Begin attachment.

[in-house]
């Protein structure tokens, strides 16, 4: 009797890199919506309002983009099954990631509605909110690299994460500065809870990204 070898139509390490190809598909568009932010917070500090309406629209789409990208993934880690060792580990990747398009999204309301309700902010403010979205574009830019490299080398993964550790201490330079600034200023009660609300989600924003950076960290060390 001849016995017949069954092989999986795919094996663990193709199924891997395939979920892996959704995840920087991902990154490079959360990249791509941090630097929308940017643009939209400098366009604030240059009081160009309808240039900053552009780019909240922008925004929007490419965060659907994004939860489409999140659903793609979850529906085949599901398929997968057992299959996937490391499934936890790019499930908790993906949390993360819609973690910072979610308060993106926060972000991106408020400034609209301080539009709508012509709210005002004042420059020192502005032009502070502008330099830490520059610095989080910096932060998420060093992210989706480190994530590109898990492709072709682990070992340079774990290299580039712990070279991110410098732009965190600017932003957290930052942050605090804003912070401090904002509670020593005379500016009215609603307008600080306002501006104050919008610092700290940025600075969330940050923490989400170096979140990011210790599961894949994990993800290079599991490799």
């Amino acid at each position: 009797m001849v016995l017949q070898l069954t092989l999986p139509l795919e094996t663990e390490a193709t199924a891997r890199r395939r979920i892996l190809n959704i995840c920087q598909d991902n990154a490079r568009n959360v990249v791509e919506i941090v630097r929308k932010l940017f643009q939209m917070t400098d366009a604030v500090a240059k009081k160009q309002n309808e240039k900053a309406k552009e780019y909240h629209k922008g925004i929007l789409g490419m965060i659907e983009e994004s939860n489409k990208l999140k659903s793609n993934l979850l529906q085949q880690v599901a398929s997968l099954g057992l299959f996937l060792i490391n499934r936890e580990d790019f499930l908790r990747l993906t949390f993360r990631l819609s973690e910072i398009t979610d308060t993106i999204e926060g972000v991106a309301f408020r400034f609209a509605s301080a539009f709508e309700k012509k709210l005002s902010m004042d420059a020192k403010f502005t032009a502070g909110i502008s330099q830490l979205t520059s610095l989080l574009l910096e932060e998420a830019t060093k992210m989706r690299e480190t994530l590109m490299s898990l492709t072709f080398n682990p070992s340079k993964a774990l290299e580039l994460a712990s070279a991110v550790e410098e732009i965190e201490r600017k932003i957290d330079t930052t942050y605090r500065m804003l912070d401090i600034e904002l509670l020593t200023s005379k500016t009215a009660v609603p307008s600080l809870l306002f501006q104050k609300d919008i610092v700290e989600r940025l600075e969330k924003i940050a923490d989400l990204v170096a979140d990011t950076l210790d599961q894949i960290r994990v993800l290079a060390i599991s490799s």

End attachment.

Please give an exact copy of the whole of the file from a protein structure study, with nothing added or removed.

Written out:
[in-house]
């Protein structure tokens, strides 16, 4: 009797890199919506309002983009099954990631509605909110690299994460500065809870990204 070898139509390490190809598909568009932010917070500090309406629209789409990208993934880690060792580990990747398009999204309301309700902010403010979205574009830019490299080398993964550790201490330079600034200023009660609300989600924003950076960290060390 001849016995017949069954092989999986795919094996663990193709199924891997395939979920892996959704995840920087991902990154490079959360990249791509941090630097929308940017643009939209400098366009604030240059009081160009309808240039900053552009780019909240922008925004929007490419965060659907994004939860489409999140659903793609979850529906085949599901398929997968057992299959996937490391499934936890790019499930908790993906949390993360819609973690910072979610308060993106926060972000991106408020400034609209301080539009709508012509709210005002004042420059020192502005032009502070502008330099830490520059610095989080910096932060998420060093992210989706480190994530590109898990492709072709682990070992340079774990290299580039712990070279991110410098732009965190600017932003957290930052942050605090804003912070401090904002509670020593005379500016009215609603307008600080306002501006104050919008610092700290940025600075969330940050923490989400170096979140990011210790599961894949994990993800290079599991490799």
């Amino acid at each position: 009797m001849v016995l017949q070898l069954t092989l999986p139509l795919e094996t663990e390490a193709t199924a891997r890199r395939r979920i892996l190809n959704i995840c920087q598909d991902n990154a490079r568009n959360v990249v791509e919506i941090v630097r929308k932010l940017f643009q939209m917070t400098d366009a604030v500090a240059k009081k160009q309002n309808e240039k900053a309406k552009e780019y909240h629209k922008g925004i929007l789409g490419m965060i659907e983009e994004s939860n489409k990208l999140k659903s793609n993934l979850l529906q085949q880690v599901a398929s997968l099954g057992l299959f996937l060792i490391n499934r936890e580990d790019f499930l908790r990747l993906t949390f993360r990631l819609s973690e910072i398009t979610d308060t993106i999204e926060g972000v991106a309301f408020r400034f609209a509605s301080a539009f709508e309700k012509k709210l005002s902010m004042d420059a020192k403010f502005t032009a502070g909110i502008s330099q830490l979205t520059s610095l989080l574009l910096e932060e998420a830019t060093k992210m989706r690299e480190t994530l590109m490299s898990l492709t072709f080398n682990p070992s340079k993964a774990l290299e580039l994460a712990s070279a991110v550790e410098e732009i965190e201490r600017k932003i957290d330079t930052t942050y605090r500065m804003l912070d401090i600034e904002l509670l020593t200023s005379k500016t009215a009660v609603p307008s600080l809870l306002f501006q104050k609300d919008i610092v700290e989600r940025l600075e969330k924003i940050a923490d989400l990204v170096a979140d990011t950076l210790d599961q894949i960290r994990v993800l290079a060390i599991s490799s």